Discussion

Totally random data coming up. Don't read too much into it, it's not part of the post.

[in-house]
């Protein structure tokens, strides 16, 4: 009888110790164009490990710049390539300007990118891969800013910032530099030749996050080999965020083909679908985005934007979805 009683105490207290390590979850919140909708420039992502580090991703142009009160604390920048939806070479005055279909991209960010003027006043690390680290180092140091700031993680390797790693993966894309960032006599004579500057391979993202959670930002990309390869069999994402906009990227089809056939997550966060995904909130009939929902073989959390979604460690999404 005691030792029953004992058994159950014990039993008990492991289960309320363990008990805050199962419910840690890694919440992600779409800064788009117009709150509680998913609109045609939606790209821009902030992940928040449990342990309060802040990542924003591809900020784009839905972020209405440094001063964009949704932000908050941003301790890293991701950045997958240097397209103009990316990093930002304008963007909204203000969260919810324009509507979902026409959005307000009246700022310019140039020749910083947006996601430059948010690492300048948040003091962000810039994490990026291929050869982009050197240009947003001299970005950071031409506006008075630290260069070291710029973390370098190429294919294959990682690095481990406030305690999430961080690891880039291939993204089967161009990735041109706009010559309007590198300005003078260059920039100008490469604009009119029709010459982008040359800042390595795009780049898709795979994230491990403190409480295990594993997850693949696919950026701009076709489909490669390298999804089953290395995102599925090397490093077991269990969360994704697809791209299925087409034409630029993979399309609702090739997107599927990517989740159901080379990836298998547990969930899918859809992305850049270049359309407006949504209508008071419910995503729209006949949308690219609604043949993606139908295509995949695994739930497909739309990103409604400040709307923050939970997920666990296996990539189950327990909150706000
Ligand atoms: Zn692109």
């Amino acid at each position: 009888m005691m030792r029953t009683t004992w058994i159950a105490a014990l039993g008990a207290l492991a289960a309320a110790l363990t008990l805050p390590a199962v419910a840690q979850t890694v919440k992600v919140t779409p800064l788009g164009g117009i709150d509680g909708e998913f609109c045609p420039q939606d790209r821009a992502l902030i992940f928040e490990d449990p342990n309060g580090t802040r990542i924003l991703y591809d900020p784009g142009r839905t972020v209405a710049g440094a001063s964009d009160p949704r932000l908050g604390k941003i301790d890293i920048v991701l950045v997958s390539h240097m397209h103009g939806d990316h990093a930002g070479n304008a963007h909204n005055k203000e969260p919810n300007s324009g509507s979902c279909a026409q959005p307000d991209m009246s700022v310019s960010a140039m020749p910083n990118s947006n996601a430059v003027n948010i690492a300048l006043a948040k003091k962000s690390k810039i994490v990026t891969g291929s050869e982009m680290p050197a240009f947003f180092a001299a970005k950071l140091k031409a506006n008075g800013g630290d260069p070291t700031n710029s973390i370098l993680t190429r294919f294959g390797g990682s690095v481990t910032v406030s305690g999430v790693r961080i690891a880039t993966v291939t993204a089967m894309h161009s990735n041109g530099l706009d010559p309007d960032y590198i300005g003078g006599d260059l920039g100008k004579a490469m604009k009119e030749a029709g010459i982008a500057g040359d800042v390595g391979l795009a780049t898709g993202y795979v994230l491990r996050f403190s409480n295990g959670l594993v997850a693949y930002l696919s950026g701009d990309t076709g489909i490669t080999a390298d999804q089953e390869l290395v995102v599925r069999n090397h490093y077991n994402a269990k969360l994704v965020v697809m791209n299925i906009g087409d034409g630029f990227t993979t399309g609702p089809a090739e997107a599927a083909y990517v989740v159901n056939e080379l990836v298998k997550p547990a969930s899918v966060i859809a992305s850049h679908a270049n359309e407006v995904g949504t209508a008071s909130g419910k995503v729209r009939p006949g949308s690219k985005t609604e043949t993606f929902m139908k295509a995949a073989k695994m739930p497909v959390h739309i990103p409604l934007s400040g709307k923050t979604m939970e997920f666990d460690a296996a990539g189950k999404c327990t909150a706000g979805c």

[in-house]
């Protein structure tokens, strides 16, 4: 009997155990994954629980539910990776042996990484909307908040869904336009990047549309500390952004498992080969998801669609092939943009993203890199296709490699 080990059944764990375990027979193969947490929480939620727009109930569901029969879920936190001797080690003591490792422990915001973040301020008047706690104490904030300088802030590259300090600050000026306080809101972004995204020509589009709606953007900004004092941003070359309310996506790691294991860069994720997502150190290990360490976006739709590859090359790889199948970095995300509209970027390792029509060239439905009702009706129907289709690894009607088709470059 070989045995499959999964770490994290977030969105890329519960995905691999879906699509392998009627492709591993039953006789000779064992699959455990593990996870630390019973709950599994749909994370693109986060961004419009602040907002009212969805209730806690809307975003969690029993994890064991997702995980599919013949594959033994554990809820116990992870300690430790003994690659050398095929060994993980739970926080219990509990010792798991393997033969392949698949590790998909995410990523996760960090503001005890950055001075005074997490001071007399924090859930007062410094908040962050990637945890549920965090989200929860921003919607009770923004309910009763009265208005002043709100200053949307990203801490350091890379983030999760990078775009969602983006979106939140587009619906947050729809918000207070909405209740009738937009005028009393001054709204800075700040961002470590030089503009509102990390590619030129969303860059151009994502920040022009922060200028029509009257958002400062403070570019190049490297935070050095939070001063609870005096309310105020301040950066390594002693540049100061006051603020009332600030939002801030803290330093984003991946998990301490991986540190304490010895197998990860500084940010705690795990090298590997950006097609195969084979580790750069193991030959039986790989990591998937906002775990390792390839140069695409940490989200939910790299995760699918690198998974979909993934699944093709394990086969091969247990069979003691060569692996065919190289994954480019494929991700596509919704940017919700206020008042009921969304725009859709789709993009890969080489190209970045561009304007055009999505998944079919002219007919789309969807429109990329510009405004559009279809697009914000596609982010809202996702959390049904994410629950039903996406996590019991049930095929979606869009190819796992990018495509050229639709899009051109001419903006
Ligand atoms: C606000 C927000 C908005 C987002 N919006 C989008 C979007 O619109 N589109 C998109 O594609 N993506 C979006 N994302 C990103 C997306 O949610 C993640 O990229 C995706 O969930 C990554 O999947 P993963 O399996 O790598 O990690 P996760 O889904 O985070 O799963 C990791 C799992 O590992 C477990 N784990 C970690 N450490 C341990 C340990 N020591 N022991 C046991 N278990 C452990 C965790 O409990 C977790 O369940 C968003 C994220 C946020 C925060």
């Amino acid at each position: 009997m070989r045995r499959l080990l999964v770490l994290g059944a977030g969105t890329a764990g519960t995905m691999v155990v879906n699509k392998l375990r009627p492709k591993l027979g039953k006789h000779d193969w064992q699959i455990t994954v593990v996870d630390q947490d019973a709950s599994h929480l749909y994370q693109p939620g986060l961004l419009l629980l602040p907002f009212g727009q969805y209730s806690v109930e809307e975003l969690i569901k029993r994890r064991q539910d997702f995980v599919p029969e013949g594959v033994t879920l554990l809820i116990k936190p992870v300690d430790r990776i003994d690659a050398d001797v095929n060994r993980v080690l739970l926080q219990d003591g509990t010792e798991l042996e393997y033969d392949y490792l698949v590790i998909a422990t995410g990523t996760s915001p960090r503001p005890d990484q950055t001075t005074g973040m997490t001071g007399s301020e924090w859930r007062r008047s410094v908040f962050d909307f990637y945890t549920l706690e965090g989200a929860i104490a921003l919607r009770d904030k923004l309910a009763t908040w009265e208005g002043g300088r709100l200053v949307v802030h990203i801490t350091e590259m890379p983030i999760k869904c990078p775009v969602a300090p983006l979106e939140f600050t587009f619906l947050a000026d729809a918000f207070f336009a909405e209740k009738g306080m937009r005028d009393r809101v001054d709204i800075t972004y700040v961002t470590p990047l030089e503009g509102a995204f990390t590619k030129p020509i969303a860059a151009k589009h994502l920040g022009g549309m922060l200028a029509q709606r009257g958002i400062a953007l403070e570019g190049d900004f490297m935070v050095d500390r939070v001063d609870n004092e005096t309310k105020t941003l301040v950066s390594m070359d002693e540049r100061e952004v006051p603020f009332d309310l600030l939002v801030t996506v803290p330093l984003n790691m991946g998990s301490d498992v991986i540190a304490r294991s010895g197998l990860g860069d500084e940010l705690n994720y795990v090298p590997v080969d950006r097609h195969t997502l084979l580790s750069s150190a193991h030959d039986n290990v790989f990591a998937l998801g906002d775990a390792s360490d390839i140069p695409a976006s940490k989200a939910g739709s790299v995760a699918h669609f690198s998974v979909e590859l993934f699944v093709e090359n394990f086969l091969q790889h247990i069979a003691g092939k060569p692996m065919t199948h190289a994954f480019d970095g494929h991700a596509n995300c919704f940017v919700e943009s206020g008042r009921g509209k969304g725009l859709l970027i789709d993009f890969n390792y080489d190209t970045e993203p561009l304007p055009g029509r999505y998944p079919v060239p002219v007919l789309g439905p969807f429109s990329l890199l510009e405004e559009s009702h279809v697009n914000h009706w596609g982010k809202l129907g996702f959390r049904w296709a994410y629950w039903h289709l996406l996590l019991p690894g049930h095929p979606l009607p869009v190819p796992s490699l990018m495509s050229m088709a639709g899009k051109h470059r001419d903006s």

Fetuin-A is a relatively new hepatokine and its significance as a predictive biomarker in the T2D-associated metabolic inflammation remains unclear. We report, for the first time to our knowledge, that the plasma fetuin-A levels correlate negatively with those of proinflammatory cytokines/chemokines and activation biomarkers in T2D individuals which represents the predictive significance of fetuin-A as a negative APP in T2D. Several lines of evidence from the previous studies suggest that fetuin-A synthesis can be divergently regulated in various disease conditions and thus this hepatokine can serve as a positive or negative APP during the morbid states. The elevated levels of fetuin-A as found in trauma and ischemic injury or stroke suggest its role as a positive APP in those disease conditions [10, 11] whereas, the reduced fetuin-A levels as observed in endotoxemia, sepsis, and other inflammatory conditions including pancreatitis, chronic kidney disease, and rheumatoid arthritis point to its antiinflammatory or protective role as a negative APP during these morbid states [1215]. Our data reveal a strong negative association between fetuin-A levels and those of signature inflammatory mediators or activation markers such as TNF-α, IL-1β, IL-7, IL-15, CCL-2, CCL-4, CXCL-8, CX3CL-1, EFF2, GRO, sCD40L, and VEGF in T2D patients. The negative association between fetuin-A and inflammatory mediators shown by our clinical data is further supported by our in vitro studies indicating the reduced fetuin-A production in HepG2 cells treated with proinflammatory cytokines such as TNF-α, IL-1β, and IFN-γ. In agreement with our results, early-stage proinflammatory cytokines such as TNF-α, IL-1β and IFN-γ were reported to act as negative regulators of fetuin-A synthesis [12]. The inverse relationship that we found between fetuin-A levels and proinflammatory cytokines/chemokines in T2D patients implies that one would expect to find lower fetuin-A levels in the circulation in the presence of increased proinflammatory cytokines/chemokines and, hence, represent a poor disease prognosis in inflammatory states. This line of argument is supported by Metry et al. study showing that low serum fetuin-A levels were the predictor of a poor outcome in hemodialysis patients with inflammation [15]. The protective role of fetuin-A as a negative APP is also substantiated by its function as an opsonin in macrophage deactivation at sites of inflammation [16]. On the other hand, abnormally elevated fetuin-A per se may also play a pathogenic role by inducing defective insulin receptor signaling, TLR-4 activation, macrophage migration, adipocyte dysfunction, hepatic inflammation, and fibrosis [12, 17].